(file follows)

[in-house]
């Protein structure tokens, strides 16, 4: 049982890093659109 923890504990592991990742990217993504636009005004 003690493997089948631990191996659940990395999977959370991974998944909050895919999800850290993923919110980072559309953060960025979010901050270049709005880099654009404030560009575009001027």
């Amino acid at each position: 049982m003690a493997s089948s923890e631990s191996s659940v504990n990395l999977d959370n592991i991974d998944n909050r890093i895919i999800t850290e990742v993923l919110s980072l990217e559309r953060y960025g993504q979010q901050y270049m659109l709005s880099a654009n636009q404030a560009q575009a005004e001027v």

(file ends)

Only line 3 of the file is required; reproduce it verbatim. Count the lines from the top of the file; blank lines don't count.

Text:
């Amino acid at each position: 049982m003690a493997s089948s923890e631990s191996s659940v504990n990395l999977d959370n592991i991974d998944n909050r890093i895919i999800t850290e990742v993923l919110s980072l990217e559309r953060y960025g993504q979010q901050y270049m659109l709005s880099a654009n636009q404030a560009q575009a005004e001027v």